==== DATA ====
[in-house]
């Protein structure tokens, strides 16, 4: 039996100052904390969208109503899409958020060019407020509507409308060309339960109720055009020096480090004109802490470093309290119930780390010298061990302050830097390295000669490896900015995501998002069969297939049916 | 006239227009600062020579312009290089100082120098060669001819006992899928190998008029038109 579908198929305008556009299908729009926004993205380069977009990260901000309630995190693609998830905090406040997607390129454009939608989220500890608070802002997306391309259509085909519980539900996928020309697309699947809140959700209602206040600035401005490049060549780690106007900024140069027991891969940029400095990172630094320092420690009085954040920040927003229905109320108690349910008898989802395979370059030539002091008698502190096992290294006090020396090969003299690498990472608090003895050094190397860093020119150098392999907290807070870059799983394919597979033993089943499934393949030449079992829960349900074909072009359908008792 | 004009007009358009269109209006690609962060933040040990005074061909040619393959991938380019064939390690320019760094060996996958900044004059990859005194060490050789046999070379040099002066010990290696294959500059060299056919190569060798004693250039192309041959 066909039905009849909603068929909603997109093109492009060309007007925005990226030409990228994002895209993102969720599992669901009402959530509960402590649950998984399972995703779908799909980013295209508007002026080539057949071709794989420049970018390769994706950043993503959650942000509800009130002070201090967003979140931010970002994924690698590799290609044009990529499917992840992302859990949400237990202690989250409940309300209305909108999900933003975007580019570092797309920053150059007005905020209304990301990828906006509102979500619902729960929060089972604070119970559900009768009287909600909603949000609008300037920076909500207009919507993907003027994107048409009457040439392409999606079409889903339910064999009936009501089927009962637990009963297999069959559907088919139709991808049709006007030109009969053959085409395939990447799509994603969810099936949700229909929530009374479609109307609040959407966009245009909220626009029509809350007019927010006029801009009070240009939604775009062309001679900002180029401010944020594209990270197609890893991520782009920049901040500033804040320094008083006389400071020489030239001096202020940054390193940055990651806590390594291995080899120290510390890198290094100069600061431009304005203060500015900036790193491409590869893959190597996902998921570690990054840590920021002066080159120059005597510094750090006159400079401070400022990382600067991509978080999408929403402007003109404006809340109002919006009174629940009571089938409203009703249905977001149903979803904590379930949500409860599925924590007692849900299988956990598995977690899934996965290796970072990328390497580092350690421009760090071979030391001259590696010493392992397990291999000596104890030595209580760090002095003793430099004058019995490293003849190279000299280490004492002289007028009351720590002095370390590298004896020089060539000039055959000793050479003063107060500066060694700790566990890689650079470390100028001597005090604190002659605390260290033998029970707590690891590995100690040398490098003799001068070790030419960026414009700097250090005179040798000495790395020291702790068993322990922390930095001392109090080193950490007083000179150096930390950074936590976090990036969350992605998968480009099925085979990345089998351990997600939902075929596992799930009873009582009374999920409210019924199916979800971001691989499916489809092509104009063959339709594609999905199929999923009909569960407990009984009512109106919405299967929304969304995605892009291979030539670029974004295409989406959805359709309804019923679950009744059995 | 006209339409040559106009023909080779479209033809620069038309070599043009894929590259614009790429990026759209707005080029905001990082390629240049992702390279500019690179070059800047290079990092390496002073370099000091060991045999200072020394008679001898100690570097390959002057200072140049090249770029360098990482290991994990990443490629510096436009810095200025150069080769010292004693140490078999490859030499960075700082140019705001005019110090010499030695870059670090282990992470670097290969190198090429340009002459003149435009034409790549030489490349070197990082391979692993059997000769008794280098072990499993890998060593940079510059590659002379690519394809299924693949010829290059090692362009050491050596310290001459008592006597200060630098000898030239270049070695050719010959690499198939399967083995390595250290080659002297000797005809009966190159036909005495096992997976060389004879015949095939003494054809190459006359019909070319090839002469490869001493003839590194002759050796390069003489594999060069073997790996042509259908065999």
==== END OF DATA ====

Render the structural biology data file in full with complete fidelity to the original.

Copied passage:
[in-house]
């Protein structure tokens, strides 16, 4: 039996100052904390969208109503899409958020060019407020509507409308060309339960109720055009020096480090004109802490470093309290119930780390010298061990302050830097390295000669490896900015995501998002069969297939049916 | 006239227009600062020579312009290089100082120098060669001819006992899928190998008029038109 579908198929305008556009299908729009926004993205380069977009990260901000309630995190693609998830905090406040997607390129454009939608989220500890608070802002997306391309259509085909519980539900996928020309697309699947809140959700209602206040600035401005490049060549780690106007900024140069027991891969940029400095990172630094320092420690009085954040920040927003229905109320108690349910008898989802395979370059030539002091008698502190096992290294006090020396090969003299690498990472608090003895050094190397860093020119150098392999907290807070870059799983394919597979033993089943499934393949030449079992829960349900074909072009359908008792 | 004009007009358009269109209006690609962060933040040990005074061909040619393959991938380019064939390690320019760094060996996958900044004059990859005194060490050789046999070379040099002066010990290696294959500059060299056919190569060798004693250039192309041959 066909039905009849909603068929909603997109093109492009060309007007925005990226030409990228994002895209993102969720599992669901009402959530509960402590649950998984399972995703779908799909980013295209508007002026080539057949071709794989420049970018390769994706950043993503959650942000509800009130002070201090967003979140931010970002994924690698590799290609044009990529499917992840992302859990949400237990202690989250409940309300209305909108999900933003975007580019570092797309920053150059007005905020209304990301990828906006509102979500619902729960929060089972604070119970559900009768009287909600909603949000609008300037920076909500207009919507993907003027994107048409009457040439392409999606079409889903339910064999009936009501089927009962637990009963297999069959559907088919139709991808049709006007030109009969053959085409395939990447799509994603969810099936949700229909929530009374479609109307609040959407966009245009909220626009029509809350007019927010006029801009009070240009939604775009062309001679900002180029401010944020594209990270197609890893991520782009920049901040500033804040320094008083006389400071020489030239001096202020940054390193940055990651806590390594291995080899120290510390890198290094100069600061431009304005203060500015900036790193491409590869893959190597996902998921570690990054840590920021002066080159120059005597510094750090006159400079401070400022990382600067991509978080999408929403402007003109404006809340109002919006009174629940009571089938409203009703249905977001149903979803904590379930949500409860599925924590007692849900299988956990598995977690899934996965290796970072990328390497580092350690421009760090071979030391001259590696010493392992397990291999000596104890030595209580760090002095003793430099004058019995490293003849190279000299280490004492002289007028009351720590002095370390590298004896020089060539000039055959000793050479003063107060500066060694700790566990890689650079470390100028001597005090604190002659605390260290033998029970707590690891590995100690040398490098003799001068070790030419960026414009700097250090005179040798000495790395020291702790068993322990922390930095001392109090080193950490007083000179150096930390950074936590976090990036969350992605998968480009099925085979990345089998351990997600939902075929596992799930009873009582009374999920409210019924199916979800971001691989499916489809092509104009063959339709594609999905199929999923009909569960407990009984009512109106919405299967929304969304995605892009291979030539670029974004295409989406959805359709309804019923679950009744059995 | 006209339409040559106009023909080779479209033809620069038309070599043009894929590259614009790429990026759209707005080029905001990082390629240049992702390279500019690179070059800047290079990092390496002073370099000091060991045999200072020394008679001898100690570097390959002057200072140049090249770029360098990482290991994990990443490629510096436009810095200025150069080769010292004693140490078999490859030499960075700082140019705001005019110090010499030695870059670090282990992470670097290969190198090429340009002459003149435009034409790549030489490349070197990082391979692993059997000769008794280098072990499993890998060593940079510059590659002379690519394809299924693949010829290059090692362009050491050596310290001459008592006597200060630098000898030239270049070695050719010959690499198939399967083995390595250290080659002297000797005809009966190159036909005495096992997976060389004879015949095939003494054809190459006359019909070319090839002469490869001493003839590194002759050796390069003489594999060069073997790996042509259908065999």